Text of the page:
Mecca at Monterey


Photos by Sean Smith

Some travel to South Western France to visit Lourdes, some to Memphis Tennessee to visit Elvis Presley’s grave, some travel to the Black Rock desert in Nevada for Burning Man.

But for the faithful of the cars from Zuffenhausen, they had to make their pilgrimage to Monterey county California and climb the hill to Weather Tech Raceway Laguna Seca for Rennsport VI and they did 81,550 strong.

Rennsport creates a sense of ecstasy in the attendees. Walk through the gates and you are bombarded with every type of Porsche you can imagine and some you can’t. It’s total sensory overload.

Above: the faithfully recreated replica of the Berlin-Rome Typ 64 racecar looks as contemporary today as it did in 1939. Below: In the Chopard heritage tent, 70 racecars reflected accomplishments of all kinds. In the foreground, this Typ 936 finished second overall at Le Mans in 1980 with Jacky Ickx and Reinhold Joest driving.

This is the 70th anniversary of Porsche so all the stops were pulled out. In attendance was Porsche 356-001, the 1948 356 Roadster, along with some 2000 of its relatives keeping it company.

There were 550s, RSKs, 904s, 906s, 908s 917s, 935s, 962s, and all the other 900 numbers with the 919 Hybrid LMP1 Prototype doing exhibition laps (what they were trying to do, secretly or not, was to break the lap record on the 2.238 mile course) along with the new 935 a limited edition track only weapon and a less-limited Speedster. Slinking around quietly was the silent family member, the Mission E. The hills were alive with the sound of screaming flat sixes and the corrals were filled with all forms of road going P cars.

Above Stephen Thein in his 1967 Typ 910 beds in new brake pads or simply makes a run to the nearby 7-11 on the Laguna Seca outer road. Below: Tommy Trabue corners on the outside during the warm-up lap in his 1958 Typ 550A while Arthur Conner hugs the Corkscrew’s upper apex in his 1959 Devin Porsche #52.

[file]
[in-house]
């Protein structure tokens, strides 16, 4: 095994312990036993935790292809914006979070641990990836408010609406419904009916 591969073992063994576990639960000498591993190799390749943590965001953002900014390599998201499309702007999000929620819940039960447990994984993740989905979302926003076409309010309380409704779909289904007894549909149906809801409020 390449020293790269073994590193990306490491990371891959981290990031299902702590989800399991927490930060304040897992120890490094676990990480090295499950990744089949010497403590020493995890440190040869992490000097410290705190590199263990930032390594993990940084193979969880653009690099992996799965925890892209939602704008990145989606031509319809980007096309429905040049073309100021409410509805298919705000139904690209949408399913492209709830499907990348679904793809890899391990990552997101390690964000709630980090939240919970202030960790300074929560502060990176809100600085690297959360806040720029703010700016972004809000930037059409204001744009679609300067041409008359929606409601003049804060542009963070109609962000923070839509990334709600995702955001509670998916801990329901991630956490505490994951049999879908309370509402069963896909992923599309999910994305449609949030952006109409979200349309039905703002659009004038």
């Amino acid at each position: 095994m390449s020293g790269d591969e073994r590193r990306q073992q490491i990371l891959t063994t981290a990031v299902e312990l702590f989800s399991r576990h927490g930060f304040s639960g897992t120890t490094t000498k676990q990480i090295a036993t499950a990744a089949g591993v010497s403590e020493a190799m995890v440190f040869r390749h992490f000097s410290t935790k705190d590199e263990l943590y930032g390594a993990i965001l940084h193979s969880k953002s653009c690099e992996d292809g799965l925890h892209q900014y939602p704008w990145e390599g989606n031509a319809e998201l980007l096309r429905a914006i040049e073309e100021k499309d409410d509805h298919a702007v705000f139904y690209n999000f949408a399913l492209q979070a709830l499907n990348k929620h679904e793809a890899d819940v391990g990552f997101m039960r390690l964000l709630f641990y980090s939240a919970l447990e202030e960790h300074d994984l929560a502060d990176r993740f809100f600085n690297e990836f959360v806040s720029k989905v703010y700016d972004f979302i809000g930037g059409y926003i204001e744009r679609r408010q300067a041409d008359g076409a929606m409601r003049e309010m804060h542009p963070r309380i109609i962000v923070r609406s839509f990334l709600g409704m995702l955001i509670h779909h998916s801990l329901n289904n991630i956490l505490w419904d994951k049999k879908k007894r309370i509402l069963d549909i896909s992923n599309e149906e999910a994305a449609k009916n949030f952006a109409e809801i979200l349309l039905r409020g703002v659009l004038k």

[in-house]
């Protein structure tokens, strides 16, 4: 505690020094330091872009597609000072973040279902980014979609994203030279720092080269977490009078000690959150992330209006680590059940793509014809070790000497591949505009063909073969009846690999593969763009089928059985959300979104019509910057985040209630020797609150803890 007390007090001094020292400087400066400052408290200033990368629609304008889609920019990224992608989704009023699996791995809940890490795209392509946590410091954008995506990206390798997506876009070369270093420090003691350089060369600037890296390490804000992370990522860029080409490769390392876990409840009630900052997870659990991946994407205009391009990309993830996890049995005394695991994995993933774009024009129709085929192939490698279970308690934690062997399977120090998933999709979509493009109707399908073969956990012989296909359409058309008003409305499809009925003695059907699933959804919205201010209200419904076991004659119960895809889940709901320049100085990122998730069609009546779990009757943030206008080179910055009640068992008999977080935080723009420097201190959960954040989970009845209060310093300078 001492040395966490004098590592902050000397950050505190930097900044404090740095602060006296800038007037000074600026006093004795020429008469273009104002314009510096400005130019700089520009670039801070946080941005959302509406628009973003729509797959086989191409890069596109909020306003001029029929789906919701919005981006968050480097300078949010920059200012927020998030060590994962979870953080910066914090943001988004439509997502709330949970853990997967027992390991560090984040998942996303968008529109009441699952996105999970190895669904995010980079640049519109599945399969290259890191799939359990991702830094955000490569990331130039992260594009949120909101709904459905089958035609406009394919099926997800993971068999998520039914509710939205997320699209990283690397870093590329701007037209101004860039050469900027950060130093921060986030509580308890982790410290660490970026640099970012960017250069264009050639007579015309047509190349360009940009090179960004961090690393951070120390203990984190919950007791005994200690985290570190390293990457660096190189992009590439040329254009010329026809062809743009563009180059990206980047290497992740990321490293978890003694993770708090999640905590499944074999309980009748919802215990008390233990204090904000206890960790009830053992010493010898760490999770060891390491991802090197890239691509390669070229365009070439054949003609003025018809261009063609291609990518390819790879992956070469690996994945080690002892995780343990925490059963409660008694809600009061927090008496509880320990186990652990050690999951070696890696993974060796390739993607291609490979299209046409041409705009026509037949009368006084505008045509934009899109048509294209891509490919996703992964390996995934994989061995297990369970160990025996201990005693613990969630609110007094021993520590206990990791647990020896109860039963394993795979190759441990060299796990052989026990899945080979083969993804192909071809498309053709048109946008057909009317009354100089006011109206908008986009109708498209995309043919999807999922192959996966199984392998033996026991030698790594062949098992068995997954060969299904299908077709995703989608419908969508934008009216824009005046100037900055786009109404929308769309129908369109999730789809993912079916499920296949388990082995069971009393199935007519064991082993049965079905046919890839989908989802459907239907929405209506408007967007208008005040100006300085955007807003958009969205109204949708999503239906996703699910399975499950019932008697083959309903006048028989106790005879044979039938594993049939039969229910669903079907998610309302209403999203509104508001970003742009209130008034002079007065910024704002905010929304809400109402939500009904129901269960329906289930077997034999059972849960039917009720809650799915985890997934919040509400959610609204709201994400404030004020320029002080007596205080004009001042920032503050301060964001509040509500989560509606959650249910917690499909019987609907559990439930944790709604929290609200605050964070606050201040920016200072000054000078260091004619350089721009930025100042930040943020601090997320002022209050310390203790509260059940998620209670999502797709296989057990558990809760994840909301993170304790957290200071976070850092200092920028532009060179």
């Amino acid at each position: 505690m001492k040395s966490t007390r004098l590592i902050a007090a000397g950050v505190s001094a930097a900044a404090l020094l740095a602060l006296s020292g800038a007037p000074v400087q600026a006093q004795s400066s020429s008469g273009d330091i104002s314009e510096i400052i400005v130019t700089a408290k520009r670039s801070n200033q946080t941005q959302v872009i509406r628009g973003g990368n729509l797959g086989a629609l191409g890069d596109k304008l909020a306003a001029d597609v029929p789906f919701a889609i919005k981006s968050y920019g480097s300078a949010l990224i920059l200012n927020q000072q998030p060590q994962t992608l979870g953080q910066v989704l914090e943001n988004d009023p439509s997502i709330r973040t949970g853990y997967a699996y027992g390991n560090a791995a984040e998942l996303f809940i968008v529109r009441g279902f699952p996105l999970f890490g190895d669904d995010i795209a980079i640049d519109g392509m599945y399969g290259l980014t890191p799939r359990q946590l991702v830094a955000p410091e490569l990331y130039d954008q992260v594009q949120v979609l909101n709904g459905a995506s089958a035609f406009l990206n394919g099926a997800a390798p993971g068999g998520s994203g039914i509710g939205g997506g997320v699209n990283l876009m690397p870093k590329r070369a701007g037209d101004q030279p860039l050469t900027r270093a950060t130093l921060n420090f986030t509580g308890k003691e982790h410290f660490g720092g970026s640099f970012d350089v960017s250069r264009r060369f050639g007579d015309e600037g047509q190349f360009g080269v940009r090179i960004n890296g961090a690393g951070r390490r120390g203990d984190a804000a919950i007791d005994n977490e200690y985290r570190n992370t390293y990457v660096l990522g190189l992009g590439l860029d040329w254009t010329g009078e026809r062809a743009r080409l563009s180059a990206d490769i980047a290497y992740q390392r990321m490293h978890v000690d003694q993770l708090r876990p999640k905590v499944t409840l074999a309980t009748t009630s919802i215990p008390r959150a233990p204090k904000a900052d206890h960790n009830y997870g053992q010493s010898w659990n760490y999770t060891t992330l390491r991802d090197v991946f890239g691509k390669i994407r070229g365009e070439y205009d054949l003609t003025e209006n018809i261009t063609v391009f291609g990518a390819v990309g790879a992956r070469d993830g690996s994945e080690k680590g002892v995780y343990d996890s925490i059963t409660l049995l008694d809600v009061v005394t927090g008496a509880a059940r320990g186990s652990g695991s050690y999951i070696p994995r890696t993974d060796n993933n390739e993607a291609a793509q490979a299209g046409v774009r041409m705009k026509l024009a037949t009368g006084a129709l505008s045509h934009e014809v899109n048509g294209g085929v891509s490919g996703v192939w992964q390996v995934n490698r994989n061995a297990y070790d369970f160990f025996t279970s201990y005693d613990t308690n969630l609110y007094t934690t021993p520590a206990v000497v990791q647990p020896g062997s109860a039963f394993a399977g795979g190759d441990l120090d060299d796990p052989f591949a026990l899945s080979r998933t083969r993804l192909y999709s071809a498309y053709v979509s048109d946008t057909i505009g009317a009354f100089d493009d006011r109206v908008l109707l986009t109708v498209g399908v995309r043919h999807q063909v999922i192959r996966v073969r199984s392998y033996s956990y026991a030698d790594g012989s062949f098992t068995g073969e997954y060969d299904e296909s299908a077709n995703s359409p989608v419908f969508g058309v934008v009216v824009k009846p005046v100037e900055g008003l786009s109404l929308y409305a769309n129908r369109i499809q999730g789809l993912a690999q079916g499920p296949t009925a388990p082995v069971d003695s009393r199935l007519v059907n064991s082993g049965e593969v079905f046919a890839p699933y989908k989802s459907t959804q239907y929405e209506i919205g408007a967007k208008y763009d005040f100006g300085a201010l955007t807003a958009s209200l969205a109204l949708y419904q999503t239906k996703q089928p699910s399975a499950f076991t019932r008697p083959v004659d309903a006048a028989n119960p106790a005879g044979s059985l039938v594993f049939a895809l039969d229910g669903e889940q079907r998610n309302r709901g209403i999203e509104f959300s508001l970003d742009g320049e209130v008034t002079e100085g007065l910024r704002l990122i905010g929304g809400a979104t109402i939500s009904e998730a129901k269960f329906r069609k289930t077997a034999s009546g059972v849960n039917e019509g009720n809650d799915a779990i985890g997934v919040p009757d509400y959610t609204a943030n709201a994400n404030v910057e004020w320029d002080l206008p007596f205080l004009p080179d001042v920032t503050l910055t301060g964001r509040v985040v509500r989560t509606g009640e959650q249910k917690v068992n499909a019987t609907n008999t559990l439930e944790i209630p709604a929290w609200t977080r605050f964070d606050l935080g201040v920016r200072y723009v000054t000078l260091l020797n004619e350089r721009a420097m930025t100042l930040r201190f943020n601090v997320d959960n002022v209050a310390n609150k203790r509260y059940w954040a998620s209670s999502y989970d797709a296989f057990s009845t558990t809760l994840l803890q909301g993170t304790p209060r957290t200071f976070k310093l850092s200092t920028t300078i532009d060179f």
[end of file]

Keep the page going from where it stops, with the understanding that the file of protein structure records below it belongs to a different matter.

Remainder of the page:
Above: Porsche’s first Le Mans class winner, this 1951 Typ 356SL glistens in the morning sun. Below: The 1962 Typ 804 was a Formula 1 contender that brought Porsche two outright wins, at Rheims in France, and the other at home in Stuttgart on the Solitude Circuit.
Above: Chris McAllister in his 1969 Typ 917K #21 arcs into turn 3 just ahead of Dener Pires’ 1969 Typ 908/2 Spyder, #11A. Below: Cameron Healey in Vasek Polak’s 1977 Typ 911 RSR #01 leads Hurley Haywood in his former 1991 Typ 964 Turbo S 2, #59, and Tom Ross, #36, in his 1983 Typ 924 GTR on their way down the Corkscrew.

The royalty was not just mechanical; it came in human form as well. Walking through the paddock you could run into Porsche heroes like Hurley Haywood (the most successful American endurance driver), Jacky Ickx (six-time Le Mans winner), Derek Bell (five-time Le Mans winner three-time Daytona winner and twice World Sports car Champion) Vic Elford (sports car, rally car, and Formula 1 Driver), and Jeff Zwart (award winning director and Pikes Peak class winner)

Dr. Wolfgang Porsche, chairman of the supervisory board of Porsche AG and son of Ferry, who built that first car, so it was fitting that he took 356-001 for a run around the track.

There was also some guy named Redman wondering around with a houndstooth driving hat firmly on his noggin who is heavily to blame for this whole event.

After a point you don’t know which way to turn. Watch the track, wrap your eyeballs around the display of dozens of significant Porsches under the massive tents, and try not to drool on the outlaw creations of Rod Emory, gaze longingly at the Singer DSL. After a short time your brain just turns to Castrol R.

So you try to calm your addled senses with the concours on the front straight, but again you are inundated and overwhelmed with more Porsche eye candy; you just can’t get away from it.